Högström is to be kept in custody until an extradition hearing, his lawyer said on Friday after a court appearance.
“The court found that he should stay in custody further on. The prosecutor said he must be in custody because there is a risk that he tries to leave the country,” Björn Sandin said.
The lawyer said there were strong chances his client, Anders Högström, who denies the charges, would be extradited to Poland to face trial.
“There is a strong rule that says if the objective circumstances are fulfilled, a person should be handed over (to the other country) in the case of a European arrest warrant,” Sandin explained.
Högström, 34, was arrested in Stockholm on Thursday for “incitement to aggravated theft and damage, as well as illegal trade of a cultural good,” court documents filed by the prosecutor on Friday showed.
“[H]e says he hasn’t done (it) at all, that they destroyed this thing by cutting it up, he has not given anyone that job to do, and he was not supposed to have anything to do with the money either,” the lawyer said.
Högström has not yet formally pleaded to the charges, Sandin said, adding, “that is something that will be handled in Poland if he goes there.”
Högström has told Swedish media he was to act as an intermediary to pick up the sign and sell it to a buyer, but in the end he wound up informing Polish police about the people behind the plot.
“His opinion is rather that he contributed to solving the issue. He has helped both Swedish and Polish police and Interpol with the investigation,” Björn Sandin told the TT news agency.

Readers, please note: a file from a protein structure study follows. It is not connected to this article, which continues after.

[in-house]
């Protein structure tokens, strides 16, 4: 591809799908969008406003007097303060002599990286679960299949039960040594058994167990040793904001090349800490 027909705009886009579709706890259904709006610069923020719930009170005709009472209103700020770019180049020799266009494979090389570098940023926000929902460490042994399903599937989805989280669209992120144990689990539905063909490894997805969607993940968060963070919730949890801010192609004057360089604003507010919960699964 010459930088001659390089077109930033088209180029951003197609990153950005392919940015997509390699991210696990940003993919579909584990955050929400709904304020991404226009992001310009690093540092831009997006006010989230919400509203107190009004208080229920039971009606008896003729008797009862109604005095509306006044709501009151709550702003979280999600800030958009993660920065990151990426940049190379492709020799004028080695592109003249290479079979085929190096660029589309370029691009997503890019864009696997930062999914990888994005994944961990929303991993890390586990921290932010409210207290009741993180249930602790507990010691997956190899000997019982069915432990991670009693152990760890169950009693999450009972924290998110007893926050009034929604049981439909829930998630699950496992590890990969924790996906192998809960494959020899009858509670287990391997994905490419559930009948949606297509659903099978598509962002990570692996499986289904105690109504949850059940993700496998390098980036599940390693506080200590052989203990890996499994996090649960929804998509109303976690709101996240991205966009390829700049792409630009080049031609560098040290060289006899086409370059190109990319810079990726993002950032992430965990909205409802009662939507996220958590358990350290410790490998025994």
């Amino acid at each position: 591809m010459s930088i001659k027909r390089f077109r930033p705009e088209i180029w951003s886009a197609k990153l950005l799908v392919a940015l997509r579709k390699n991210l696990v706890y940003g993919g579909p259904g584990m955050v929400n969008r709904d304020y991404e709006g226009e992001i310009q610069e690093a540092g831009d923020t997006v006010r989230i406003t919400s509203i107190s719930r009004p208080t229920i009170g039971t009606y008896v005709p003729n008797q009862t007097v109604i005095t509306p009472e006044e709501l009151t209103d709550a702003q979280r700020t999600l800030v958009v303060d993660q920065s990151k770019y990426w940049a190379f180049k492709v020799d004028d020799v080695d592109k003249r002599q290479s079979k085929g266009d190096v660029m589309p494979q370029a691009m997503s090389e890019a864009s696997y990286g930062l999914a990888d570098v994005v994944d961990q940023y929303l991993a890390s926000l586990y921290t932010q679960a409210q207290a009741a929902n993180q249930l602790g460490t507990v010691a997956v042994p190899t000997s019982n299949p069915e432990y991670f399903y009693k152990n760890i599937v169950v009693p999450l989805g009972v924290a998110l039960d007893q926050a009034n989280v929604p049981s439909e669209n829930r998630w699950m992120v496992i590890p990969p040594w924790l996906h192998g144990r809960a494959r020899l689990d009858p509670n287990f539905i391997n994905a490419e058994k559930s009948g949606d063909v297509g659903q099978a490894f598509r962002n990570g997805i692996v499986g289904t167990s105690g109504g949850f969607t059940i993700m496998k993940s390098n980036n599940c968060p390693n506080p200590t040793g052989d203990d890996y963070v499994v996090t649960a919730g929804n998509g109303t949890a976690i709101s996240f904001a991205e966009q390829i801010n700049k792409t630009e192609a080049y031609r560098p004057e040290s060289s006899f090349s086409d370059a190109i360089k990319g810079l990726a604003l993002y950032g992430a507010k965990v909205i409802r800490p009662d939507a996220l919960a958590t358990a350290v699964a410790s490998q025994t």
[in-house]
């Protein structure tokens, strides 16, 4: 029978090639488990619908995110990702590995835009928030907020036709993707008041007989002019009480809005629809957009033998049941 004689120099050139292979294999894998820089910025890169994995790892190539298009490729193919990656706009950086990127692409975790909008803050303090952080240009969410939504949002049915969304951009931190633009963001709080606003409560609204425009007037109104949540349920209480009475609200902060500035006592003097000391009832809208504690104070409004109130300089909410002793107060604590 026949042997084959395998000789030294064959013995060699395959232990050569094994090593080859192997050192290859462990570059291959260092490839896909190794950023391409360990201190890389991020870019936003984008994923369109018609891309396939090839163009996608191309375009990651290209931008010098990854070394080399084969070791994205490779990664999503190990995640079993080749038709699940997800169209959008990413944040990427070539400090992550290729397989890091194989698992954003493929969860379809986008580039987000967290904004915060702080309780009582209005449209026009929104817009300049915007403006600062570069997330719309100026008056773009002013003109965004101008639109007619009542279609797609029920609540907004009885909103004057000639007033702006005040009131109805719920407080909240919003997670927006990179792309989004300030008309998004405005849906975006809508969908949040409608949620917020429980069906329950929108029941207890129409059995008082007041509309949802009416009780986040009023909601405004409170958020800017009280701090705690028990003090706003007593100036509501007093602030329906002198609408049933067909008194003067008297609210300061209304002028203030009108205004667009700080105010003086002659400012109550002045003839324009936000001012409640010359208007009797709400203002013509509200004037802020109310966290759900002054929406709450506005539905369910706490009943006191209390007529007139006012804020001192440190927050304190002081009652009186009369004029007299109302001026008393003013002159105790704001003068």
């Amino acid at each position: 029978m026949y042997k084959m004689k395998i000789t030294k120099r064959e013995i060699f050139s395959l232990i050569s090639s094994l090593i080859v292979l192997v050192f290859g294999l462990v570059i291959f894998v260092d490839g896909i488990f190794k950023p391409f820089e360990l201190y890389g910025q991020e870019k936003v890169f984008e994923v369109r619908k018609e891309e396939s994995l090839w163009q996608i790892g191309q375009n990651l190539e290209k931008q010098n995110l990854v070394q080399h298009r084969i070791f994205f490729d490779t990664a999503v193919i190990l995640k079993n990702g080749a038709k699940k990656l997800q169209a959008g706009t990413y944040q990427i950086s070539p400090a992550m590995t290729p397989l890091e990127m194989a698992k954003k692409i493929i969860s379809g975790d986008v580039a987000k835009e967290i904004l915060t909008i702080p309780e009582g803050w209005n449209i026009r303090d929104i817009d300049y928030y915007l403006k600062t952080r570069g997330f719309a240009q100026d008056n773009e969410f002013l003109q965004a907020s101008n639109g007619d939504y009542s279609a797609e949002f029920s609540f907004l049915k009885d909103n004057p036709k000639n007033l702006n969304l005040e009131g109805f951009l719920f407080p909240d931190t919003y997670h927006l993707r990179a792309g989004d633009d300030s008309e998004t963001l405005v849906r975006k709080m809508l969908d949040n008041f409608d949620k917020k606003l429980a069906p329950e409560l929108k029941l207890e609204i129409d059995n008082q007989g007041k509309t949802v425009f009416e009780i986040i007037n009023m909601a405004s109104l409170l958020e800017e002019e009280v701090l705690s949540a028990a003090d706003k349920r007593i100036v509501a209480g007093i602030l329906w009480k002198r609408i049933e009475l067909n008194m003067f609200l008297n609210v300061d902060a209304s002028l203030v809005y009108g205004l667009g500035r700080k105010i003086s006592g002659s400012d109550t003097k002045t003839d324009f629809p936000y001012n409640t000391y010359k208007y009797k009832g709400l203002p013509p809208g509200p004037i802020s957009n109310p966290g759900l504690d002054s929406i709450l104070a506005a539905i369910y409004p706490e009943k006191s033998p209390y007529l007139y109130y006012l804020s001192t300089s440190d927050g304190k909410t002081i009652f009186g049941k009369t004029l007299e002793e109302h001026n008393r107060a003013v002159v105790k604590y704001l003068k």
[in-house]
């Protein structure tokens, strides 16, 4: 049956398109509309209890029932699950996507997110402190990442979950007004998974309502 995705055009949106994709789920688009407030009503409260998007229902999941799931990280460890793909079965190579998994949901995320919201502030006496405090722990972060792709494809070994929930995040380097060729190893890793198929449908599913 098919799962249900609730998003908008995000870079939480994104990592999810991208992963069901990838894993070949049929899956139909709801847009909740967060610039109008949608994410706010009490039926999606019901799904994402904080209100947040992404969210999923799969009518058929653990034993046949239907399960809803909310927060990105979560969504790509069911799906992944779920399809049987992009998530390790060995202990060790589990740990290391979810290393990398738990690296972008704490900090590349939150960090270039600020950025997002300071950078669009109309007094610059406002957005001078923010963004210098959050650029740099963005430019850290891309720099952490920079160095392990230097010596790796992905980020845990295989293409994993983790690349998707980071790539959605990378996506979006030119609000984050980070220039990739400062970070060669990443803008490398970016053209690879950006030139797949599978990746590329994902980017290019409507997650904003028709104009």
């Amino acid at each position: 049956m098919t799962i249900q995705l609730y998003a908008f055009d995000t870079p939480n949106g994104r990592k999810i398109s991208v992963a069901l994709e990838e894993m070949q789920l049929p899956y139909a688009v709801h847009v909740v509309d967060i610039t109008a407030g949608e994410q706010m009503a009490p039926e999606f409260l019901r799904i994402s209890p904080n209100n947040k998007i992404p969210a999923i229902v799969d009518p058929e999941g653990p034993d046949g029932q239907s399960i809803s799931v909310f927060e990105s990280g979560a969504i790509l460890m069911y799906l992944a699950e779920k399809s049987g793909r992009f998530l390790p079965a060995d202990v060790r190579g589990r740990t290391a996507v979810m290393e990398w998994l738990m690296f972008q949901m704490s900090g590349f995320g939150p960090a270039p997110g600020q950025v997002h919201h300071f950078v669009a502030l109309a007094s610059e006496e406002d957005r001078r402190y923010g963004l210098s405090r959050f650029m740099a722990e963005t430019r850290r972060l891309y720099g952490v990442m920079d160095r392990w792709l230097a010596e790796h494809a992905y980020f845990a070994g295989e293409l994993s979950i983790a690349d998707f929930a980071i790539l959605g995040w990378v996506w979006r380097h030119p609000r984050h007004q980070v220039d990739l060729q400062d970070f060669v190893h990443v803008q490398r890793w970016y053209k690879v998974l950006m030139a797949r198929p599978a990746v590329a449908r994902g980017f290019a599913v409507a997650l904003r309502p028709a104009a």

He founded the National Socialist Front, a Swedish neo-Nazi movement, in 1994 and headed the party for five years before quitting.
The party was dissolved in 2008.
Polish justice authorities indicted Högström in January for his alleged involvement in the December 18 theft of the sign from over the gate of the notorious camp set up in occupied Poland by Nazi Germany during World War II.
Poland issued a European arrest warrant for him on February 2, after Sweden provided additional information on his place of birth, parents’ names and residence.
Polish police recovered the five-metre (16-foot) metal sign, whose German inscription means “Work Will Set You Free” in English, on December 20, two days after the theft, and arrested and charged five Polish men.
The sign, which had been cut into three parts, was returned by investigators to the Auschwitz museum on January 21, less than a week before commemorations marking the 65th anniversary of the camp’s liberation by Soviet Russian troops.